The second day, the disciples went out and found a beggar sitting outside the gates that led to the temple. He was begging, asking for change. They told him “We don’t have silver or gold but get up and walk.” Suddenly the crippled beggar stood up, his legs were made straight and he walked into the temple with them, claiming the place in society which he had been denied. The disciples told everyone that they had performed this healing “in the name of Jesus Christ whom the Romans and the priests had murdered.

So today, we stand with two of the disciples who had been called before the local government because they said, “The crippled beggar was healed in the name of Jesus Christ.” They warn the disciples not to keep saying that Jesus was murdered, that an innocent man had been unjustly killed. But the disciples refused to compromise. “We don’t know whether it is right to do what you say but we cannot help speaking about what we have seen and heard.” Because they have the support of the people, who saw the man healed, the disciples are released.

They return to their community of faith, pray together and feel the presence of a Holy Spirit which binds them together in their purpose, their unity and their mission.

That is the story from today’s scripture. How does it help us in what we are called and gathered here to do?

I ask you to walk in the shoes of the disciples and to see how they are walking today in your shoes. We are part of a movement that is demanding and working to provide equality in health care. We are engaged in healing people, getting them care. We do this in the name of our love for our families. We also do this in the name of all those innocent people who die twenty years before they should because of inequality. They are not responsible for the inequality in the health care system. They are innocent – and yet they die. So we do our work in the name of the innocent who have been treated – really lost years of their life – unjustly.

That is what the disciples did. That is what they were arrested for doing. Yet they were protected –by the support of the community and by God’ whose purpose they served.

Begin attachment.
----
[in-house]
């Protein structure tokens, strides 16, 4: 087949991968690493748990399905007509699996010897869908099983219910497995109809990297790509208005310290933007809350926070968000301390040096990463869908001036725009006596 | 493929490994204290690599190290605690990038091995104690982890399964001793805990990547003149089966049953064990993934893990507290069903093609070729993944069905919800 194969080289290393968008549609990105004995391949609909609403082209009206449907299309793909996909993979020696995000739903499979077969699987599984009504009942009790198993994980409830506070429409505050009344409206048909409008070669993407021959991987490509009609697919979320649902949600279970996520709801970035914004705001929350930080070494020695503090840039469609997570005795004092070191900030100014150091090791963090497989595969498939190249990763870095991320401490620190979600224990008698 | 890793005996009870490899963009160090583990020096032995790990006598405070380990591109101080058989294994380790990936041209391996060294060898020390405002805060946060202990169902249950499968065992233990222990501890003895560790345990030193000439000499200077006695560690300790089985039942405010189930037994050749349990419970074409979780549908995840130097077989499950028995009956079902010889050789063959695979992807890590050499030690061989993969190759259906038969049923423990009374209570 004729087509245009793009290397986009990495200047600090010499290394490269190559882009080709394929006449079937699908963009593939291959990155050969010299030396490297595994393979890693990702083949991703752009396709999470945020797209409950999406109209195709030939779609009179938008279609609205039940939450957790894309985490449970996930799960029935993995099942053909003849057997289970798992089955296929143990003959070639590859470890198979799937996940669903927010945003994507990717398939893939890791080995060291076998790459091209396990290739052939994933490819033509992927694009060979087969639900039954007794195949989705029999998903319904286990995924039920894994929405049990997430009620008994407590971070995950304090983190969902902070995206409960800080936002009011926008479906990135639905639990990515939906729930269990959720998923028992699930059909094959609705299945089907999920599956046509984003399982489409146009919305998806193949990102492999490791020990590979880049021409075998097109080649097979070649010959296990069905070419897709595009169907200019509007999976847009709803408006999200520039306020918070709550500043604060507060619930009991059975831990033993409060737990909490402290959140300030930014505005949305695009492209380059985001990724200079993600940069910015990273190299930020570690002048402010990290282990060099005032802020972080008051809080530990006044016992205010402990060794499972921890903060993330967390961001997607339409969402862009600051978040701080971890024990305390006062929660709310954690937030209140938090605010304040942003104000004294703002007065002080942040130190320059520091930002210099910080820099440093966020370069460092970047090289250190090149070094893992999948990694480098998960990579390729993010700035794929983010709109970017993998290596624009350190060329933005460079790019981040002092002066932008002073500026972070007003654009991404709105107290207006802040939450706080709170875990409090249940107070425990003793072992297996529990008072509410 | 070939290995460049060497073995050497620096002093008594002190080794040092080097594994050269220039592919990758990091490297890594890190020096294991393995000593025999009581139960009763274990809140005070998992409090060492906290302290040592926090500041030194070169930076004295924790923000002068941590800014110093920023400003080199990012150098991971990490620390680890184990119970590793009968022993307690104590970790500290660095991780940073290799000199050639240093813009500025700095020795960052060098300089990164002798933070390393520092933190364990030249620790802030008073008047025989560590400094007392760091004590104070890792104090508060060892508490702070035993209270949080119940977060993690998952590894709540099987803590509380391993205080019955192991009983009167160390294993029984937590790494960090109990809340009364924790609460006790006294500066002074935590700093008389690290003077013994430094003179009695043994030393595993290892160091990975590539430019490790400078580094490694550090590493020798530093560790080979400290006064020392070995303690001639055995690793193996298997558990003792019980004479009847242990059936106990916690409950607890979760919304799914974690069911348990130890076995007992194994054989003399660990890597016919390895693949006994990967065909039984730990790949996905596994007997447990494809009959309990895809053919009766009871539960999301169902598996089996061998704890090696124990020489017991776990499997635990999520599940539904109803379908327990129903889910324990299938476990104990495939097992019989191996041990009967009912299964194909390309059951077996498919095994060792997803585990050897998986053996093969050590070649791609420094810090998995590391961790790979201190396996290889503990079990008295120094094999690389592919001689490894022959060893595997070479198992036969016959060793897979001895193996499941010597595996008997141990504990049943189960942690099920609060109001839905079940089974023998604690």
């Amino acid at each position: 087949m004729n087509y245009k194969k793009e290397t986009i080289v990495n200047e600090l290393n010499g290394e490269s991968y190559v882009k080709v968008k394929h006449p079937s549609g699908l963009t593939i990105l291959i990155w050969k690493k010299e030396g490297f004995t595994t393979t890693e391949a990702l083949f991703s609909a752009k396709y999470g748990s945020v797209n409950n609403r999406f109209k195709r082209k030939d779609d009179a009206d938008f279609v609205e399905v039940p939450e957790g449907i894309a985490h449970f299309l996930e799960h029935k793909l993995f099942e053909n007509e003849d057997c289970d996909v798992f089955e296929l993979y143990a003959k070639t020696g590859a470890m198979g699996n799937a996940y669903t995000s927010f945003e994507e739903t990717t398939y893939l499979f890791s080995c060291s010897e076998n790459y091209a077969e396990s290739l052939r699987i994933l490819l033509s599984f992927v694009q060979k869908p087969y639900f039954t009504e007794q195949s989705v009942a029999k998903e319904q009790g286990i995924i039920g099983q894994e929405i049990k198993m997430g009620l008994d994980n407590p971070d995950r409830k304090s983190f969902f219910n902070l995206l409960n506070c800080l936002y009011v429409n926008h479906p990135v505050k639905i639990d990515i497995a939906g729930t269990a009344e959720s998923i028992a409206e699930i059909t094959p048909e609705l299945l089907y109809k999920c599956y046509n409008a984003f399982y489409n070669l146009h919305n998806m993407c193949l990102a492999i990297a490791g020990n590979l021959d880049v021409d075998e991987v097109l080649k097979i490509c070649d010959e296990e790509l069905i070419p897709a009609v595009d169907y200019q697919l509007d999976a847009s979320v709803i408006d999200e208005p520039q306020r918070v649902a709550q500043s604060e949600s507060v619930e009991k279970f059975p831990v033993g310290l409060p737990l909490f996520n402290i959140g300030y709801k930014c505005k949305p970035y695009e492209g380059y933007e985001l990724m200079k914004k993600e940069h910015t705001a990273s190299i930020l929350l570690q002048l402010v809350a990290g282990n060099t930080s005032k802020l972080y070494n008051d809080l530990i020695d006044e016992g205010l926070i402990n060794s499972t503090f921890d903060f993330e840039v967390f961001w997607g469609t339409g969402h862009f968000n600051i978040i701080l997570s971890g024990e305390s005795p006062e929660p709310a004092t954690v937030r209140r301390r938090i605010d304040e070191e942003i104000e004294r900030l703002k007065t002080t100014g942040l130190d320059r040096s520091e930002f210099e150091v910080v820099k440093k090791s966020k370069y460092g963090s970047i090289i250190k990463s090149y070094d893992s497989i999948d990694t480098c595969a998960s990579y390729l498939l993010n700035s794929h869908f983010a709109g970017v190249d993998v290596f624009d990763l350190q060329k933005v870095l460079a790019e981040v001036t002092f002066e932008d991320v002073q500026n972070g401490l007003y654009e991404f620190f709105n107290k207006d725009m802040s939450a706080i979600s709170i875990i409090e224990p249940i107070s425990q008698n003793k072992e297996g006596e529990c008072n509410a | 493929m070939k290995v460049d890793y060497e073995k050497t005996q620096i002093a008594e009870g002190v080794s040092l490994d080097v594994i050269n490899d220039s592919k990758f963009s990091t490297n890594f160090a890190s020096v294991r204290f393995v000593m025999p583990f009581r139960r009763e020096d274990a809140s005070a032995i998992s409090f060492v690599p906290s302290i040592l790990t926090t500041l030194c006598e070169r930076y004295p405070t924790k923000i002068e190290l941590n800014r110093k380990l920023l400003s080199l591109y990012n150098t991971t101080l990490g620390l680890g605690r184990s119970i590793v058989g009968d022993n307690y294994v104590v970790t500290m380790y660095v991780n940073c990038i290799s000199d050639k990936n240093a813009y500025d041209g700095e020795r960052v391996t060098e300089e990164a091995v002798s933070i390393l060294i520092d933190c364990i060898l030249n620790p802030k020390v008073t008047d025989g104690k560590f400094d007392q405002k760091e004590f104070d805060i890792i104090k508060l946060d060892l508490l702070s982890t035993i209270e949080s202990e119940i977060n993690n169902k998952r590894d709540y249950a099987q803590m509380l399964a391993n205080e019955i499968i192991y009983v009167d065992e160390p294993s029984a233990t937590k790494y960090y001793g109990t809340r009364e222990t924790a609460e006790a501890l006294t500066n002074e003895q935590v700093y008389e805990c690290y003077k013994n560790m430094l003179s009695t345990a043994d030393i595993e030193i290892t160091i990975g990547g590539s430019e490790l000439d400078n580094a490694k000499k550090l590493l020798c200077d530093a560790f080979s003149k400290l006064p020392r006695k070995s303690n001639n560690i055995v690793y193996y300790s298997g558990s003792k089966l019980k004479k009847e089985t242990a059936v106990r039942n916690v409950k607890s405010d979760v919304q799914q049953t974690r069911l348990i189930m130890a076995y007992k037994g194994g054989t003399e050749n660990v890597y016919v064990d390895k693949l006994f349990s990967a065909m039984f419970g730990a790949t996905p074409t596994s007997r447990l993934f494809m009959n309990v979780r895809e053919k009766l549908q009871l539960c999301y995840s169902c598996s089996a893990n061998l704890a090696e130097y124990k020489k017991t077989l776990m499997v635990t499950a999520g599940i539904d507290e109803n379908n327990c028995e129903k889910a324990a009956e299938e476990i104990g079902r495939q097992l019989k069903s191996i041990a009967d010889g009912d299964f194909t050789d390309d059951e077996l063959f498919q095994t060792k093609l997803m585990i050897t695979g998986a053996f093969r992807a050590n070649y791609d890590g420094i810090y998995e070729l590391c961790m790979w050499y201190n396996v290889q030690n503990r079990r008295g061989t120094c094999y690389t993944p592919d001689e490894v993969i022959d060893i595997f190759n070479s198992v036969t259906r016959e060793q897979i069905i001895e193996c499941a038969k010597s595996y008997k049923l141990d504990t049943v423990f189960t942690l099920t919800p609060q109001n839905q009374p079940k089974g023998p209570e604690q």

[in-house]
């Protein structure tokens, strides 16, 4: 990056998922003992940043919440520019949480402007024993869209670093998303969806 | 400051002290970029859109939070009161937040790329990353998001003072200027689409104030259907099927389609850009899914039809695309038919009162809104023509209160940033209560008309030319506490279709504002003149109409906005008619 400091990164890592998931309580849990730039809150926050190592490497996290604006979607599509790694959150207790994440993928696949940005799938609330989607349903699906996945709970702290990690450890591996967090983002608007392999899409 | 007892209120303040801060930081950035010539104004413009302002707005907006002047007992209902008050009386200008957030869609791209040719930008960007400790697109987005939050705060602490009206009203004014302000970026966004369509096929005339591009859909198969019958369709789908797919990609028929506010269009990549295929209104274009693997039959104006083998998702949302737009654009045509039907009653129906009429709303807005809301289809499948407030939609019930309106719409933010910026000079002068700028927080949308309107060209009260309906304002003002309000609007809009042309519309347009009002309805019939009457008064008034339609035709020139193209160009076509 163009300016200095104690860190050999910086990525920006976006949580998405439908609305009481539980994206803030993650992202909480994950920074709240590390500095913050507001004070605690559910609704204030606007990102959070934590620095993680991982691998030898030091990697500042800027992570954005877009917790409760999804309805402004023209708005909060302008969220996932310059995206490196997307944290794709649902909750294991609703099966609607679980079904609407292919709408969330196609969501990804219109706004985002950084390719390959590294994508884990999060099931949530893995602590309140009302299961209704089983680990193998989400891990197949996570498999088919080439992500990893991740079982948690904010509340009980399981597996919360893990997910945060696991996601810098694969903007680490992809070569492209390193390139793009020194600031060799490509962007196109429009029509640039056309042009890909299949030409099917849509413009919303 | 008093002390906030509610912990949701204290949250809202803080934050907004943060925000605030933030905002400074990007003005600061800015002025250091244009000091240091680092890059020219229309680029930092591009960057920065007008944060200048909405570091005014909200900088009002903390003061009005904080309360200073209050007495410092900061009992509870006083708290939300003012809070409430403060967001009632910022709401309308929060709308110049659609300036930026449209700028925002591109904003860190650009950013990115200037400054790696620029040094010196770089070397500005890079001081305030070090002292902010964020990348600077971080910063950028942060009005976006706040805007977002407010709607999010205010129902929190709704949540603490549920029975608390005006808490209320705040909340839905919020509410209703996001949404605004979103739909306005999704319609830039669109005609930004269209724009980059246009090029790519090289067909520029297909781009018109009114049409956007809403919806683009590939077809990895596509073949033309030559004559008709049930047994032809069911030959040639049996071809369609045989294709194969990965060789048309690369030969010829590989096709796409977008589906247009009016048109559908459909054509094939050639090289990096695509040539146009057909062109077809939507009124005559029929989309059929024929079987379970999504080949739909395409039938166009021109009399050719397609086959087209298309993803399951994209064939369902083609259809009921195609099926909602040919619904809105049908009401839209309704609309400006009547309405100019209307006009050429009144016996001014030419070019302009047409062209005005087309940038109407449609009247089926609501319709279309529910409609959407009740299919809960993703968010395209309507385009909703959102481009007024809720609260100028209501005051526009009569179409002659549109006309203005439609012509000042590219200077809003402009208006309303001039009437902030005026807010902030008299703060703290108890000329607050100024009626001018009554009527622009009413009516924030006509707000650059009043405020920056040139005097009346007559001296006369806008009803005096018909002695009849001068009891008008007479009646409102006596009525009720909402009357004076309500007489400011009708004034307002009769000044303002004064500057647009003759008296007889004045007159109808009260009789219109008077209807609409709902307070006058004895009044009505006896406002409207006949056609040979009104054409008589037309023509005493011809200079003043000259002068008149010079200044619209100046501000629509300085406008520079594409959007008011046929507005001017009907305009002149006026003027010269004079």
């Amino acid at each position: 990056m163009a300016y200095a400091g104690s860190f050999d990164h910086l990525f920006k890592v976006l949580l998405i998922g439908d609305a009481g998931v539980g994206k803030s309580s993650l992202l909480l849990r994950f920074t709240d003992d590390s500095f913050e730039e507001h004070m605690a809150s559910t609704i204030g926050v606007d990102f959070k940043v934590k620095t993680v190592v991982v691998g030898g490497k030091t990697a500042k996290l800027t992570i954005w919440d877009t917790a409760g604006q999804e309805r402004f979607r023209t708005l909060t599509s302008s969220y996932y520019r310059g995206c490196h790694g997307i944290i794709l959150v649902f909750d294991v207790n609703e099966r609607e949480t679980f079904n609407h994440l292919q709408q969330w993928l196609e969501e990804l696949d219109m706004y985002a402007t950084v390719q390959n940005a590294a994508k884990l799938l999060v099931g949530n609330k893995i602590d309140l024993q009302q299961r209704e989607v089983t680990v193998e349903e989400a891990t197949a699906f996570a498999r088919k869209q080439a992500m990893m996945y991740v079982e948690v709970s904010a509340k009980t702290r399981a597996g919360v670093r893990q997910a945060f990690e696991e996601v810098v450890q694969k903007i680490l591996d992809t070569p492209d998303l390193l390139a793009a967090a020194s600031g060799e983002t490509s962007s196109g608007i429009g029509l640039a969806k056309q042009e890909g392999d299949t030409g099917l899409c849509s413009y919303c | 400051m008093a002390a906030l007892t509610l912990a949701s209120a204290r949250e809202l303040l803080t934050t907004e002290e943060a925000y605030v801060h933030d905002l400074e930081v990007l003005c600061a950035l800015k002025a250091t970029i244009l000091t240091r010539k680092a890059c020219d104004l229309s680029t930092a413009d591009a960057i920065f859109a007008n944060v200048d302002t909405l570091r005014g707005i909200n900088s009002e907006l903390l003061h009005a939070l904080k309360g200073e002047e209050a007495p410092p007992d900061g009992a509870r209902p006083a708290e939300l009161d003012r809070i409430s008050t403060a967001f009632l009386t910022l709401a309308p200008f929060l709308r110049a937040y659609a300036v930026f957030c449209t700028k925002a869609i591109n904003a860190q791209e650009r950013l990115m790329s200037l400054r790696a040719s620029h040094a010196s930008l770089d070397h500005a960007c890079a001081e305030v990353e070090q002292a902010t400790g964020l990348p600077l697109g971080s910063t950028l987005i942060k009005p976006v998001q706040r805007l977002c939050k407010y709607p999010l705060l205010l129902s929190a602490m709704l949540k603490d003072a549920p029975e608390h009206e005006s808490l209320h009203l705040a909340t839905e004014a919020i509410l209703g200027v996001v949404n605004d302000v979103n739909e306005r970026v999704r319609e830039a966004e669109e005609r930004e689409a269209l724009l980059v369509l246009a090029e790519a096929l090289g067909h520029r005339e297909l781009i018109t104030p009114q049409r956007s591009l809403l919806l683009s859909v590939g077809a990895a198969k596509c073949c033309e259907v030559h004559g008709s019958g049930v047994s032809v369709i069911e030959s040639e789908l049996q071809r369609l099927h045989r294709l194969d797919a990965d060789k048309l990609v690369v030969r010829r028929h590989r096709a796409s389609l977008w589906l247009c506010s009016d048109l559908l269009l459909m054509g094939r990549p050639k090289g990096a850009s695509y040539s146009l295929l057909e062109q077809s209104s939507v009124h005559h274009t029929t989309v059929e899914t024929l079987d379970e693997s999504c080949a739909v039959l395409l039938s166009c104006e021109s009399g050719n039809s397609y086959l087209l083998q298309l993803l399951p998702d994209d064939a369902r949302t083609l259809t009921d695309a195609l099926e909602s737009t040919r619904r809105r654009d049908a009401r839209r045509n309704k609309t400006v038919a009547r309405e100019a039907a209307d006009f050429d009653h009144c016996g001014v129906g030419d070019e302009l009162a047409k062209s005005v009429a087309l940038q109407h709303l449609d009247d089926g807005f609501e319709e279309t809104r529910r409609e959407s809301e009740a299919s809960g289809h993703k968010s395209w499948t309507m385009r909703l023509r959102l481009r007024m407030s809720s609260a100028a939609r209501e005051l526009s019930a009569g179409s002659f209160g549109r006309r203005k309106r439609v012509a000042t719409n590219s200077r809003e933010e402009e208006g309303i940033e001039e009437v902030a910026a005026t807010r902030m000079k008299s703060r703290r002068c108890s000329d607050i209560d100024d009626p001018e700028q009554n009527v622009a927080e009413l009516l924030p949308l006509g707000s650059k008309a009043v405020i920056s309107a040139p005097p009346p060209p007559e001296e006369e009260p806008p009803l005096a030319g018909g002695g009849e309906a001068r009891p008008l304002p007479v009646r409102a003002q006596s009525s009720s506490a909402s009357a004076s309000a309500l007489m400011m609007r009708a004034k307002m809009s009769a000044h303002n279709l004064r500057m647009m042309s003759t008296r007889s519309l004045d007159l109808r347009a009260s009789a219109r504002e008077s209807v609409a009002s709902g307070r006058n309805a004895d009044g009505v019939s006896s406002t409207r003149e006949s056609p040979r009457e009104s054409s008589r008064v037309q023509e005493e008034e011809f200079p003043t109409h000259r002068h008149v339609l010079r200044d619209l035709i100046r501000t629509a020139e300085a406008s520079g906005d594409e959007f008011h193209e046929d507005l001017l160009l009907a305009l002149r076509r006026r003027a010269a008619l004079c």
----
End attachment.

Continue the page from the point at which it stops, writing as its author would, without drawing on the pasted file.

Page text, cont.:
We are also fighting the deportations that separate families. We are facing the Trump administration that has determined to deport as many people as they can. A mother that crosses the border because of what this country has done to the economy of Mexico or because of the violence that this country has brought to Mexico because of the drug trade, who works, who has children and sacrifices to give them a good life – she is innocent. She is faithful to what God asks her to do. We cannot stand by and let her be deported. So we fight for her – and for the sacred unity of the family of which she is a part.

We are working on the case of Miguel Perez. Miguel served in the military, two terms in Afghanistan, and returned with a brain injury and PTSD. He fell into drugs when he returned, was arrested and did his time in prison. Now they are moving to deport this young man who fought for them! We believe he is innocent and we are fighting for him.

We work to defend and to reunite families – to heal what the government would break apart. We are fighting inequality and we are fighting for Miguel. We do this in the name of the innocent who are unjustly treated. We are walking in the shoes of the undocumented.

Many people in this community are from El Salvador or Nicaragua or Honduras. Many came because of war in their countries – made worse by the policies of this government – or because of natural disasters like floods or earth quakes. They were given TPS, temporary legal status to stay here. Now Trump wants to take away that TPS status and separate them from the families that they formed here and the children that were born here. They are innocent but are being treated like criminals. We will defend them.